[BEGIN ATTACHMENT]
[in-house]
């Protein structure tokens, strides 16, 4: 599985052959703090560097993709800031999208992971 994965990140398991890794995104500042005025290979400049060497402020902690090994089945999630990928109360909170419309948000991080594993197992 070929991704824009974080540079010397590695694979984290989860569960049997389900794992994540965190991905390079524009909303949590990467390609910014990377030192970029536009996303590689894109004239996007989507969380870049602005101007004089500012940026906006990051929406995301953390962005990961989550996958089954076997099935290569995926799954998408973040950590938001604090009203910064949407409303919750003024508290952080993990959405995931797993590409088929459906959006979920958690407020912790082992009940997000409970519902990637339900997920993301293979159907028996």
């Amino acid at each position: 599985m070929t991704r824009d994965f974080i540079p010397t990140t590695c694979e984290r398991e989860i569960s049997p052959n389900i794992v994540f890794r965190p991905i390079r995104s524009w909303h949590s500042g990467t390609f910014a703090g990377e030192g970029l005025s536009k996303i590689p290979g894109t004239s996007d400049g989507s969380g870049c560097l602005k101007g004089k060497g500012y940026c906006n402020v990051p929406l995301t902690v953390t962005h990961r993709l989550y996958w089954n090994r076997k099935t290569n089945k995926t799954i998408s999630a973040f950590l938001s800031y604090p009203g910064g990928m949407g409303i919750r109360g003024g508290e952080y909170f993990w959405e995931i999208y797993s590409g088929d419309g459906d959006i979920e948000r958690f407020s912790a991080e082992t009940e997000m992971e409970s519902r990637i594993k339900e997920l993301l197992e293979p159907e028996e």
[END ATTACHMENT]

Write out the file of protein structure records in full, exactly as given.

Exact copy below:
[in-house]
């Protein structure tokens, strides 16, 4: 599985052959703090560097993709800031999208992971 994965990140398991890794995104500042005025290979400049060497402020902690090994089945999630990928109360909170419309948000991080594993197992 070929991704824009974080540079010397590695694979984290989860569960049997389900794992994540965190991905390079524009909303949590990467390609910014990377030192970029536009996303590689894109004239996007989507969380870049602005101007004089500012940026906006990051929406995301953390962005990961989550996958089954076997099935290569995926799954998408973040950590938001604090009203910064949407409303919750003024508290952080993990959405995931797993590409088929459906959006979920958690407020912790082992009940997000409970519902990637339900997920993301293979159907028996």
């Amino acid at each position: 599985m070929t991704r824009d994965f974080i540079p010397t990140t590695c694979e984290r398991e989860i569960s049997p052959n389900i794992v994540f890794r965190p991905i390079r995104s524009w909303h949590s500042g990467t390609f910014a703090g990377e030192g970029l005025s536009k996303i590689p290979g894109t004239s996007d400049g989507s969380g870049c560097l602005k101007g004089k060497g500012y940026c906006n402020v990051p929406l995301t902690v953390t962005h990961r993709l989550y996958w089954n090994r076997k099935t290569n089945k995926t799954i998408s999630a973040f950590l938001s800031y604090p009203g910064g990928m949407g409303i919750r109360g003024g508290e952080y909170f993990w959405e995931i999208y797993s590409g088929d419309g459906d959006i979920e948000r958690f407020s912790a991080e082992t009940e997000m992971e409970s519902r990637i594993k339900e997920l993301l197992e293979p159907e028996e």